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FDA issues rules for gluten-free food labeling


SILVER SPRING, Md. — Gluten-free foods have been all the rage lately as more retailers move to address patients with gluten intolerance and celiac disease.

In response, the Food and Drug Administration moved Friday to issue rules defining "gluten-free" and the characteristics of food that bear the label. Criteria for gluten-free food include a gluten limit of less than 20 parts per million, which is the lowest level that can be consistently detected in foods using scientific tools, is tolerable to most people with celiac disease and is consistent with rules in other countries.

The regulation will be published on Monday in the Federal Register and also applies to labels such as "free of gluten," "without gluten" and "no gluten."

"This standard gluten-free definition will eliminate uncertainty about how food producers label their products and will assure people with celiac disease that foods labeled 'gluten-free' meet a clear standard established and enforced by FDA," FDA commissioner for foods and veterinary medicine Michael Taylor said.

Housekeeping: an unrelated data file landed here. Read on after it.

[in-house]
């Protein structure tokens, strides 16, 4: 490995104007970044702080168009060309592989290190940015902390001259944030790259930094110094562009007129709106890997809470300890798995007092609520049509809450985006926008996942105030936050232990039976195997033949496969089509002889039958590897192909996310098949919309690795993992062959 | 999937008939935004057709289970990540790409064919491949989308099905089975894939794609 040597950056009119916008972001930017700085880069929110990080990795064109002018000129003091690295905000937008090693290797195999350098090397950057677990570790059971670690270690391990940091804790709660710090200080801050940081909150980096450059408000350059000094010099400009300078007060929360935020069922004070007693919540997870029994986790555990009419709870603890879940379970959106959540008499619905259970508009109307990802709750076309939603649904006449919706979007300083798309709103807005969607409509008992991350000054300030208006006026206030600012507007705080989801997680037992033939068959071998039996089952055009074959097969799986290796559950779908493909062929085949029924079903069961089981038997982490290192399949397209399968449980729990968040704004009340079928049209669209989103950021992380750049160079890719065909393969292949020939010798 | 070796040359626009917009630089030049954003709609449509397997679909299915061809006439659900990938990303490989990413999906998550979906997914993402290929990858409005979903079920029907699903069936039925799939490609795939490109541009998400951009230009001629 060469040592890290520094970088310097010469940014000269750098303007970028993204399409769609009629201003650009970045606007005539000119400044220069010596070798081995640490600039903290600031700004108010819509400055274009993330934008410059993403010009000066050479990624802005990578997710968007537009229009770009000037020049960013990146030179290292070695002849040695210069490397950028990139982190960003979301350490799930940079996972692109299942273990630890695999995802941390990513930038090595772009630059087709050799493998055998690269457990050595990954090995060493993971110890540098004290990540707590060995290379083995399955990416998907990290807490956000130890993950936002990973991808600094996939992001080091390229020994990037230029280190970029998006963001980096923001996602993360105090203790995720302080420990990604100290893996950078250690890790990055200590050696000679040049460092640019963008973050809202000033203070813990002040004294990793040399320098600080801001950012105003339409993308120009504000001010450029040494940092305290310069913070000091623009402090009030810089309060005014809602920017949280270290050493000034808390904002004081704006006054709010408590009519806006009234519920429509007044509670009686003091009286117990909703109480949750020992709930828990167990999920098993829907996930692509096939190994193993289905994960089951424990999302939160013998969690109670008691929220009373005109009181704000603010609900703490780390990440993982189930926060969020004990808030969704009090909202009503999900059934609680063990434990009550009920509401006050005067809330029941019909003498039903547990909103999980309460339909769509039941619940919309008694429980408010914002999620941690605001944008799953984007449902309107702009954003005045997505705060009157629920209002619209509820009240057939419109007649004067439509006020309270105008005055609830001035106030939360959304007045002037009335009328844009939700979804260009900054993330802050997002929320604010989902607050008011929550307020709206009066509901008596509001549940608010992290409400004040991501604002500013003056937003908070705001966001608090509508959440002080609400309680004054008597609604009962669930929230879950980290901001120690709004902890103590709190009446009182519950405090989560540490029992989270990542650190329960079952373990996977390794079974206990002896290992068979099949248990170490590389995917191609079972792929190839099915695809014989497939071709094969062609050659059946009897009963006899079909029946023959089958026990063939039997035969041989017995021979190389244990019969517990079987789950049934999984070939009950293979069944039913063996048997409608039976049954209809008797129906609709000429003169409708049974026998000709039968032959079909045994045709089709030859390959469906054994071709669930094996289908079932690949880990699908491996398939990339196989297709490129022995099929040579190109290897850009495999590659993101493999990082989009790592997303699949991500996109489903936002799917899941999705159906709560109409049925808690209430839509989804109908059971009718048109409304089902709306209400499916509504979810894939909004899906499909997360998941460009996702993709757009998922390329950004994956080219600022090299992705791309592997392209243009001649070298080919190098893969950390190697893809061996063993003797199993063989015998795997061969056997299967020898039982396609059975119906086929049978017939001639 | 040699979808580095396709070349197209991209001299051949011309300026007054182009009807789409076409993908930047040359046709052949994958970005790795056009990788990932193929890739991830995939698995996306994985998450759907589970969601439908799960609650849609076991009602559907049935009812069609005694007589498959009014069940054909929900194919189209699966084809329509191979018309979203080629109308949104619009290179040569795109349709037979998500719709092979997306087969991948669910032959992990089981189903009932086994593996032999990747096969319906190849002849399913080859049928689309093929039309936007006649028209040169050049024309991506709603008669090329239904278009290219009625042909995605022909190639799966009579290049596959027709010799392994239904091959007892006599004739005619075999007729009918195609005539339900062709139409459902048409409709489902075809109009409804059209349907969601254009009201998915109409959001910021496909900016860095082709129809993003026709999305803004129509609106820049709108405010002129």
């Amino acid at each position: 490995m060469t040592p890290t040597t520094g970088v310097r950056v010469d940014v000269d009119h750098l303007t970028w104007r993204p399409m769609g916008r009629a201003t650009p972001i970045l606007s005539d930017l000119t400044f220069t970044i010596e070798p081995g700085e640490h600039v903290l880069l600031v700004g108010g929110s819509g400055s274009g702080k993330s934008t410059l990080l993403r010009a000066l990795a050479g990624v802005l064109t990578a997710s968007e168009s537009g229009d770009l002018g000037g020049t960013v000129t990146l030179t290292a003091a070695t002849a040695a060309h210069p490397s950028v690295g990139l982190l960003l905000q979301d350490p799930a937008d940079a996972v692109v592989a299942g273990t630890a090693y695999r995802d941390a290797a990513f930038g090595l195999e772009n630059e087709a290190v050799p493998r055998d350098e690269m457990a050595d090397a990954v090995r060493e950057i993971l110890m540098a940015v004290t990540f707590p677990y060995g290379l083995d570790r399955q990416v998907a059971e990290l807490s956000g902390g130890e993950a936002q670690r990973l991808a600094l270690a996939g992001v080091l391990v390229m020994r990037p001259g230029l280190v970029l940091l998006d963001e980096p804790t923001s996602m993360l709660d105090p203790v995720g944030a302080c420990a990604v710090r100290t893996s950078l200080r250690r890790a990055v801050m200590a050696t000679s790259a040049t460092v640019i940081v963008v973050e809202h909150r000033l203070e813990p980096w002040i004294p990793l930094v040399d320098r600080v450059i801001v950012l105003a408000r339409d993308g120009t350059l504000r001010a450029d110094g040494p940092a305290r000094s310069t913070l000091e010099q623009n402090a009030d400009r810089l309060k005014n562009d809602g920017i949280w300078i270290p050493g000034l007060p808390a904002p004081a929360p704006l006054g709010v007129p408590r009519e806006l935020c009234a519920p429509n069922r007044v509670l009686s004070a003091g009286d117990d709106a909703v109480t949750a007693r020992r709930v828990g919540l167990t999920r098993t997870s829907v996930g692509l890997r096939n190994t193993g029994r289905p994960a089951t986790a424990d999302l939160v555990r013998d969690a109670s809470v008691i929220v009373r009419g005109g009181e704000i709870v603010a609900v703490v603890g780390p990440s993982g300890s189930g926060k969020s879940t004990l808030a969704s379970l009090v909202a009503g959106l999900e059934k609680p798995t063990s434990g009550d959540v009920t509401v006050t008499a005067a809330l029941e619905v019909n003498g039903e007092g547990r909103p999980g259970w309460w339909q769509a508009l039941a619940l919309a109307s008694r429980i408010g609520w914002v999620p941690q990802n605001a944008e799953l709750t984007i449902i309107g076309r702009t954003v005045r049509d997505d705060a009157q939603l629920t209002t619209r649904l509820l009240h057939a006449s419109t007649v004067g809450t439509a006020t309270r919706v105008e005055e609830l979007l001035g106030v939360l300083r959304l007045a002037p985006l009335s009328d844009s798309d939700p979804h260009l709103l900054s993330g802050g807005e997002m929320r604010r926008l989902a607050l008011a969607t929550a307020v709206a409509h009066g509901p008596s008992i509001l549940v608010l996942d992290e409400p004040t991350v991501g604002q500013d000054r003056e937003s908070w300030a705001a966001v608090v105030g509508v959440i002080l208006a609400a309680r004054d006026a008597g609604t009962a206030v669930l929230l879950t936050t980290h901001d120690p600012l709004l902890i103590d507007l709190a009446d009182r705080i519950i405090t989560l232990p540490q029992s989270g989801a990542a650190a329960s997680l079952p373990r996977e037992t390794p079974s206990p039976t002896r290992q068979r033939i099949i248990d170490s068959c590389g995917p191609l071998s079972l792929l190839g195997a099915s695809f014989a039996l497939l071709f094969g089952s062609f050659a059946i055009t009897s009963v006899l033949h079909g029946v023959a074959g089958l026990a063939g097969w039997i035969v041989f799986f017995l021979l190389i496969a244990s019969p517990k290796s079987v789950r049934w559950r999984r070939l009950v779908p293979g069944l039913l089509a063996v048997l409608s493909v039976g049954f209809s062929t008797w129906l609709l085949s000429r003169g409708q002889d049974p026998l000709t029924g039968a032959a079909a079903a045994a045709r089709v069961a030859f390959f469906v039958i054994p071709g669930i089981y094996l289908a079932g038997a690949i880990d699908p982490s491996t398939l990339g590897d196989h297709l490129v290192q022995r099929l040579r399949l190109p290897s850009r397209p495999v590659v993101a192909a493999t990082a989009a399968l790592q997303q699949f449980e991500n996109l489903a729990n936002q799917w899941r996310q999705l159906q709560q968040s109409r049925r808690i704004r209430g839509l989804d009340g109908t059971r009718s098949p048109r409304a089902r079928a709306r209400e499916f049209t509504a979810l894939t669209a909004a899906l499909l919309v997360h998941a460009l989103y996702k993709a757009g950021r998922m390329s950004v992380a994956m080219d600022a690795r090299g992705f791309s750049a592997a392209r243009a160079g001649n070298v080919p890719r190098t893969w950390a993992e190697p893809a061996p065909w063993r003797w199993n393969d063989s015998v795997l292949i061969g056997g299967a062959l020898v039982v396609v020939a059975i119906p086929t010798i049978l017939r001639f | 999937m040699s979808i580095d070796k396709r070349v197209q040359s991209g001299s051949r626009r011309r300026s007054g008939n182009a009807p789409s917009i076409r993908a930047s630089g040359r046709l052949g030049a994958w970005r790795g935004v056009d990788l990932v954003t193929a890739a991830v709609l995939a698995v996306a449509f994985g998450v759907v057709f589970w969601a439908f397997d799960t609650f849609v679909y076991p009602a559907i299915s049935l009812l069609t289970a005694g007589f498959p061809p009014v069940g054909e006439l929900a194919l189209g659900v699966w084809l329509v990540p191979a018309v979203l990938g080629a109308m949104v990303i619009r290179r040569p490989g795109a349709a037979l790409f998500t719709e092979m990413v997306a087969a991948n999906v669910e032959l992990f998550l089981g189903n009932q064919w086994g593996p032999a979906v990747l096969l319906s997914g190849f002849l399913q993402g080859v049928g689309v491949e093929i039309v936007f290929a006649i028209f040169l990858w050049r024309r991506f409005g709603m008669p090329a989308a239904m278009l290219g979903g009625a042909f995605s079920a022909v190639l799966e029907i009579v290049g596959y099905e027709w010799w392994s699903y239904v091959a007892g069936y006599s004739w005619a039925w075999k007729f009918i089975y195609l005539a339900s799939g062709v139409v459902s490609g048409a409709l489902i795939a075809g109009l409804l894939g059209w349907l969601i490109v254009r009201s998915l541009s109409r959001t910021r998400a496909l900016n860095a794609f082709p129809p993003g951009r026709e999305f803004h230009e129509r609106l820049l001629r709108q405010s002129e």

Gluten is a kind of protein that occurs naturally in wheat, rye, barley and crossbreeds of them, but up to 3 million people in the United States have celiac disease. In celiac disease, the body reacts to gluten by attacking the lining of the small intestine, preventing the body from absorbing the nutrients it needs and causing problems like delayed growth, anemia and osteoporosis, as well as diabetes, autoimmune thyroid disease and intestinal cancers.

"This is a tool that has been desperately needed," American Celiac Disease Alliance executive director Andrea Levario said, referring to the new rule. "It keeps food safe for this population, gives them the tools they need to manage their health and obviously has long-term benefits for them."

Other criteria for the rule include absence of a gluten-containing grain; absence of ingredients derived from those grains that have not been processed to remove gluten; and absence of ingredients that have been processed to remove gluten, but still contain 20 parts per million or more of the protein.

"This is bigger than products or brands; this is a consumer safety issue," gluten-free food maker Boulder Brands EVP T.J. McIntyre said. "For Americans with celiac disease, eating gluten-free foods is the only treatment, as there are no medications available to them."

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